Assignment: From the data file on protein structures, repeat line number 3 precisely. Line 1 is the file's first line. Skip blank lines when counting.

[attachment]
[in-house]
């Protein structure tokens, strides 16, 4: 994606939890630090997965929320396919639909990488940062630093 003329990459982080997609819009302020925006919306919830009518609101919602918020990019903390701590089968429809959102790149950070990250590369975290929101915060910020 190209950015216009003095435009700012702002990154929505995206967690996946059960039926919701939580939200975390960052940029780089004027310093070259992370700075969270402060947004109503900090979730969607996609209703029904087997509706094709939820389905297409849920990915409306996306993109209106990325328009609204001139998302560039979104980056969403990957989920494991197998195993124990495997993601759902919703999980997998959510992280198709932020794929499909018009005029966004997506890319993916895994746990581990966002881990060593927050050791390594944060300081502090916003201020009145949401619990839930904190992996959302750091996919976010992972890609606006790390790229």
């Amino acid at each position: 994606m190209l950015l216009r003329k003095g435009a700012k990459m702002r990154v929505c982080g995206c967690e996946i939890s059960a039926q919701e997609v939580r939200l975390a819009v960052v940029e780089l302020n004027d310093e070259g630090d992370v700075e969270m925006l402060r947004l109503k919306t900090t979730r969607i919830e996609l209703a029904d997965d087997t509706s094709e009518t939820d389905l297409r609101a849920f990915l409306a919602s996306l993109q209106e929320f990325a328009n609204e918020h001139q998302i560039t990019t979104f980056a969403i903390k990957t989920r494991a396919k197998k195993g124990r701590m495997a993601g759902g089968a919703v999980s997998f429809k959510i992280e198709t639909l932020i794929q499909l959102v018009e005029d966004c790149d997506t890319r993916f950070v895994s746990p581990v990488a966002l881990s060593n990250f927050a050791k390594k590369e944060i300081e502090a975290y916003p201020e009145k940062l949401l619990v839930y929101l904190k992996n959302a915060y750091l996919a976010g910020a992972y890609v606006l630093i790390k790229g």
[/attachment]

């Amino acid at each position: 994606m190209l950015l216009r003329k003095g435009a700012k990459m702002r990154v929505c982080g995206c967690e996946i939890s059960a039926q919701e997609v939580r939200l975390a819009v960052v940029e780089l302020n004027d310093e070259g630090d992370v700075e969270m925006l402060r947004l109503k919306t900090t979730r969607i919830e996609l209703a029904d997965d087997t509706s094709e009518t939820d389905l297409r609101a849920f990915l409306a919602s996306l993109q209106e929320f990325a328009n609204e918020h001139q998302i560039t990019t979104f980056a969403i903390k990957t989920r494991a396919k197998k195993g124990r701590m495997a993601g759902g089968a919703v999980s997998f429809k959510i992280e198709t639909l932020i794929q499909l959102v018009e005029d966004c790149d997506t890319r993916f950070v895994s746990p581990v990488a966002l881990s060593n990250f927050a050791k390594k590369e944060i300081e502090a975290y916003p201020e009145k940062l949401l619990v839930y929101l904190k992996n959302a915060y750091l996919a976010g910020a992972y890609v606006l630093i790390k790229g």